Electronic Theses and Dissertations
Molecular Docking and Homology Modeling Approaches Toward the Study of G-Protein Coupled Receptors
Date of Award
Master of Science
Daniel L. Baker
Abby L. Parrill
Judith A. Cole
G-protein coupled receptors (GPCR) comprise the largest family of cell surface receptors in vertebrates. With regulatory roles in physiological functions, GPCR are excellent pharmaceutical targets. Ligand discovery studies are aided by molecular docking simulations to identify potential interactions between small molecules and proteins. Thus far, blind assessments of ligand pose prediction have not provided performance expectations for docking into GPCR targets. Chapter 2 defines GPCR docking performance expectations through investigation of differences in cross-docking simulations based on differences in receptor activation state (active, intermediate, inactive) and ligand function (agonist, inverse agonist, antagonist). Cross-docking most resembled self-docking between docked receptor pairs with the same activation state. Homology modeling uses a template receptor to construct a model of a desired protein target. However, some receptor templates are available in more than one activation state. Chapter 3 focuses on homology modeling of 40 GPCR targets with model construction driven by template activation state.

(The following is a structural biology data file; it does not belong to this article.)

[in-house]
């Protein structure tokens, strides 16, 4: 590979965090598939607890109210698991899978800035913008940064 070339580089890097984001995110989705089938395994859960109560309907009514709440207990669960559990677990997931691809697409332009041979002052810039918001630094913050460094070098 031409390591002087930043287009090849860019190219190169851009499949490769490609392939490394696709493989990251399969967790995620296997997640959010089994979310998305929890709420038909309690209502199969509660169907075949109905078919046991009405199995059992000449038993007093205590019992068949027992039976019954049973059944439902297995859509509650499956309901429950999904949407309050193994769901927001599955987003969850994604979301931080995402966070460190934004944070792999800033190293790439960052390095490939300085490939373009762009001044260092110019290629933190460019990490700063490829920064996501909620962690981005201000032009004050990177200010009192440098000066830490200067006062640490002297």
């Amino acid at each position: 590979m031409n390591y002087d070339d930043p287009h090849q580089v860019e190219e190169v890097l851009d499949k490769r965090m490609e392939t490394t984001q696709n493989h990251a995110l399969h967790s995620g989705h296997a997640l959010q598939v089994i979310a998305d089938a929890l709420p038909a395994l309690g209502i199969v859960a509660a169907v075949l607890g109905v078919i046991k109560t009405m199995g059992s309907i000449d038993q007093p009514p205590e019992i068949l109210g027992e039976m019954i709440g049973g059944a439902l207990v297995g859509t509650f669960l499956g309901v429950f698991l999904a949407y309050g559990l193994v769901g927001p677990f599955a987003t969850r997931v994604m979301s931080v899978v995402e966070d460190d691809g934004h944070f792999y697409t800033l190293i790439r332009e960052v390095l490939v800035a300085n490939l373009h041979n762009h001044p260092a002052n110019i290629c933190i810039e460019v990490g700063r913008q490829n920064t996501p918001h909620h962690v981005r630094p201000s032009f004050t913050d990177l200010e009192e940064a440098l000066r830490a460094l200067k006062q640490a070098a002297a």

Dissertation or thesis originally submitted to the local University of Memphis Electronic Theses & dissertation (ETD) Repository.
Thomas, Brittany Nichole, "Molecular Docking and Homology Modeling Approaches Toward the Study of G-Protein Coupled Receptors" (2021). Electronic Theses and Dissertations. 2197.
Data is provided by the student.